The Effect of Board Games on Learning
Jessica Rice, High School Humanities

As a child, I loved to play Candyland, Monopoly, the Game of Life, and Guess Who. Even when I was a teenager and often balked at the idea of spending a Friday night with my parents, I could usually be persuaded to play a game or two of Scrabble. As an adult, however, I hadn’t expanded on my board game interests. I was vaguely aware that there was a growing resurgence of board games for adults, but I didn’t explore this new world until the Covid-19 pandemic when I found myself with much more time at home and a desire to avoid spending even more hours looking at a computer or phone screen. 

Over the past year, I’ve played several new-to-me board games. I spent hours reading the 40-page rulebook for a game called Twilight Struggle, in which the United States and USSR attempt to gain dominance over regions of the world during the Cold War. Many of my Saturdays for the past year have been spent trying to ensure a U.S. victory in the game. (I have yet to win a single game, but I remain optimistic.) I’ve also tried newer children’s board games with my 9-year-old niece and 6-year-old nephew. Our favorite is Otrio, a tic-tac-toe type game that is engaging and challenging for both kindergarteners and high school English teachers alike. 

Board games can promote so many of the cognitive and socio-emotional skills that we want our students to learn. I am fascinated by how our brains engage with the world, and that fascination doesn’t stop when I walk out of the classroom. When I’m playing Twilight Struggle, and I must make strategic decisions about which countries to influence to prevent a nuclear event, I’m also thinking about the skills I’m using or learning as I’m playing. In a single decision about where to place an influence marker, I’m planning out multiple steps ahead, trying to predict what steps my opponent will take, working to achieve multiple (and sometimes competing) objectives and assessing the probability of potential events. I’m also working on communicating clearly with my opponent when we disagree on the interpretation of the rules or managing my frustration when I lose and the game ends with nuclear annihilation. These are all skills and habits that we want to support our students in developing.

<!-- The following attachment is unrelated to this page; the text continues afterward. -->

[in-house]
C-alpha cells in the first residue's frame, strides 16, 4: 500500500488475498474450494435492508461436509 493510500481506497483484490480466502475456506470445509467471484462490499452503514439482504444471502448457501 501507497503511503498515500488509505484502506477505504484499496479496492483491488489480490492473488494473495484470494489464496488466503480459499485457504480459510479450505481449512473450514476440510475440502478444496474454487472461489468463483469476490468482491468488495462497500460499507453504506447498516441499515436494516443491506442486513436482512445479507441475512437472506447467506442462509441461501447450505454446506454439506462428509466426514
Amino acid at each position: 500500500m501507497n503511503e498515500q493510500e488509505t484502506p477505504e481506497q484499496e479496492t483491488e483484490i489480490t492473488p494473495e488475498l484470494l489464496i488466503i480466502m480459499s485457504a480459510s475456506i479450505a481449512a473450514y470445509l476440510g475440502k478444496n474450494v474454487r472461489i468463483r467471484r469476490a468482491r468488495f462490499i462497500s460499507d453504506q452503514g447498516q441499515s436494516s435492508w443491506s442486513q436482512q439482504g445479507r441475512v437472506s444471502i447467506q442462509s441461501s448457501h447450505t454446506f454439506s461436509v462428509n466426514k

The research on board gameplay confirms that there are cognitive and socio-emotional benefits. In a 2020 literature review of research on board games and learning, Rebecca Yvonne Bayeck concludes, “Board games are spaces for mathematical learning, for social interactions, computational thinking and for engaging in multiple practices" . Board games also enable learning of various content and can motivate players to learn more about a topic. From the data, it is evident that board games are spaces that allowed players to engage in learning and demonstrate the understanding of complex concepts” As educators, we all hope to create environments where students engage in learning and demonstrate the understanding of complex concepts, so research like this makes me wonder about applications to our classroom. 

Finding hands-on activities for the English language arts classroom can be a challenge, but I’m always looking for ways to incorporate activities that go beyond reading, writing, speaking and listening. I’ve found that simpler tabletop games are useful to review content. My Humanities Foundations class recently played Jenga to review grammar concepts. Like the traditional Jenga game, students had to select one block at a time to remove from the tower without toppling it. Additionally, for each block they selected, they had to complete a task for a sentence. For example, if a student chose a red block from the tower, she would need to identify the coordinating conjunction in a sentence before she could remove the red block. To be successful in this game, students not only need to use spatial reasoning skills to select and remove blocks, but they also need to recall definitions of grammatical terms and apply that understanding to identification. Although Jenga is a competitive game, I found that the students ended up working more collaboratively: assisting one another in completing the tasks, offering strategies to which block to remove and celebrating as a team when the tower remained upright after a particularly precarious removal. 

We can all make more time for play in our lives, in and out of the classroom. I hope to find more opportunities to play games with my students, and I really hope to win a game of Twilight Struggle!